For many weeks, it’s been like this up at Sheridan Creek, one of my favorite hiking spots: A slow and steady slog through the slush. Not much fun. Good exercise.
I would soldier on, hoping to see whether the creek was still snowed under. The dog enjoyed digging in the snow for buried bones, but would lose enthusiasm long before we reached the creek. Any time he ventured off this surface tamped down by snowmobiles, he’d be buried up to his chin. No fun for him either.
In the valley, most of the trees are still green. But as you head uphill — a point I never reached in the heavy snow, on the other side of the creek — you come to the region of the uncontrolled burn from last summer’s big fire.
Looking ahead to that landscape of black vertical trunks, I wondered what I would find as spring came in. Would the extraordinarily heavy snowfall of the winter just past hasten the growth of life in that scorched terrain?
Don’t count on it, someone said recently. Fire that hot sterilizes the soil for a long time.
But what is the start of spring, if not the dawn of hope?
Today, the dirt road was nearly dry, with a stream of snowmelt running along the side.
My companion, who is fascinated with tracks and always vigilant, quickly noticed that someone large had gone lumbering out that road as we went in.
(A note for readers who live elsewhere: These are not the prints of a barefoot man. They’re the prints of a man-sized bear.)
Immediately we both reached around to locate our bear spray bottles, even though this walker had been headed in the opposite direction. It looked to us like he or she had wandered off toward the willows beside the river, not long ago.
Measured against the size of my hiking boot, this is the track of a brown bear, not a grizzly. It’s a true sign of spring. Time for caution; they’re out and about. (Here we were relatively safe, because the vista is open and sight-lines are clear.)
We headed toward the creek, and the place beyond where the road begins to rise uphill. At last, it was nearly clear of snow, and we could walk without much effort.
We crossed the black and red debris of wood-cutting, as well as trees that were felled, not fallen. Obviously the foresters have been out bringing down the dead wood so that hikers like us can pass without fear of being felled ourselves.
The ground beneath the blackened trunks was mostly bare of snow in many places. At last, I could look for signs of new life.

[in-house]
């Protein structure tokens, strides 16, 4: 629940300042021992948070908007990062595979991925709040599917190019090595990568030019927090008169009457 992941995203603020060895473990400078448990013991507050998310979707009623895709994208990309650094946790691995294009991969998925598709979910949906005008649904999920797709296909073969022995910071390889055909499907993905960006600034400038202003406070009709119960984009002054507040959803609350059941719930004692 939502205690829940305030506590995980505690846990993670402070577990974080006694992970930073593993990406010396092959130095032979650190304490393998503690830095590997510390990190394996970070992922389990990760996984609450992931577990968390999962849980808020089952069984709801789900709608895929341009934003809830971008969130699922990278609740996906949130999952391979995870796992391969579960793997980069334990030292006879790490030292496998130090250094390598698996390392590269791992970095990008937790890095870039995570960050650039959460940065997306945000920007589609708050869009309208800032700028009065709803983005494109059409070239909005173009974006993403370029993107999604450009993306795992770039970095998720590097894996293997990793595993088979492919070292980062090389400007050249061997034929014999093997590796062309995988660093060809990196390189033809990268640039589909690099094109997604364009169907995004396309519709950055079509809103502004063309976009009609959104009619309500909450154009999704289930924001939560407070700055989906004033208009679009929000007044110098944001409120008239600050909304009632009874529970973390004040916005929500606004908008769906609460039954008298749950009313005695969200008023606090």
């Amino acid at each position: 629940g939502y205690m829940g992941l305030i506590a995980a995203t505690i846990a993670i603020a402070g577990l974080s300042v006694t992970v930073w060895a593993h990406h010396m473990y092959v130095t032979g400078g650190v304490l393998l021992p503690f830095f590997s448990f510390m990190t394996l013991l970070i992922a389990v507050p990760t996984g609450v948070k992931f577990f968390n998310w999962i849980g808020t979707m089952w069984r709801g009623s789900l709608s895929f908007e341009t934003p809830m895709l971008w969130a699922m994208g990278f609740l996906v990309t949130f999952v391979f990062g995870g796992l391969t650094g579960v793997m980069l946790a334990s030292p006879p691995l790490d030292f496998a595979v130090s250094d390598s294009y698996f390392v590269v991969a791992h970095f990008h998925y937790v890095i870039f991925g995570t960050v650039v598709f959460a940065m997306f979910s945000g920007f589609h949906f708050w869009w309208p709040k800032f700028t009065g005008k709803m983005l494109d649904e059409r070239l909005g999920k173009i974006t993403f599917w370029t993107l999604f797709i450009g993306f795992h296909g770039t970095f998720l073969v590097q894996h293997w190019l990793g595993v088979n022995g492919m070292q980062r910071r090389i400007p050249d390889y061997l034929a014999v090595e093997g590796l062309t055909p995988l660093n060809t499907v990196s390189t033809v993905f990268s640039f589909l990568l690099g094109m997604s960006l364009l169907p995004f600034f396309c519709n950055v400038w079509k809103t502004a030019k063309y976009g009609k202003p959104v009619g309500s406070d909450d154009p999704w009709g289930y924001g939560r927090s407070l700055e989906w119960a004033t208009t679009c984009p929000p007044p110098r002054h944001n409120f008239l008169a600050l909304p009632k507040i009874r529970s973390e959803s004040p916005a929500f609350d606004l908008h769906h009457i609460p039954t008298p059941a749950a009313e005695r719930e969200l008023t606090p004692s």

Close to the road, these were easily visible. We saw blades of new grass and sprouts of fern beginning to peek up from the soil.
But as I crossed to where there had been woods last spring, the dirt underfoot was darkly black beneath the bare, standing trunks. The scene was bleak. No signs of green emerged from below.
Instead, I noticed fronds of white extending toward the soil from many of the fallen trunks. I saw these bands of powdery white around the base of many of the dead trees that were still standing.
I’m no microbiologist, but my guess is that this is some sort of fungus. No evidence of new life here. These are signs of decay.
I walked back to the road and on uphill. Turning around to look back, I clearly saw a gray figure about 8 inches long and sleek slithering quickly between the dead trunks and disappearing. A weasel? A stoat? Who knows, but certainly something lively.
And who had walked downhill before our dogs came trotting uphill to add their tracks? I guessed it was a goose. (That’s a bear spray bottle to the left, for perspective.)
Two live ones had just swooped past, noisily, not far overhead.
Farther on, my friend saw a gopher and tried to point it out. But I couldn’t spot it. We returned home without seeing any other creatures, except our own lively dogs.
I spent the rest of the beautiful afternoon pulling weeds in the garden beside the house. It took a long time, because there were plenty of them. I was very pleased to rediscover a hollyhock that I thought had been lost in the hard winter. The columbines are back.
© Lois Wingerson, 2017
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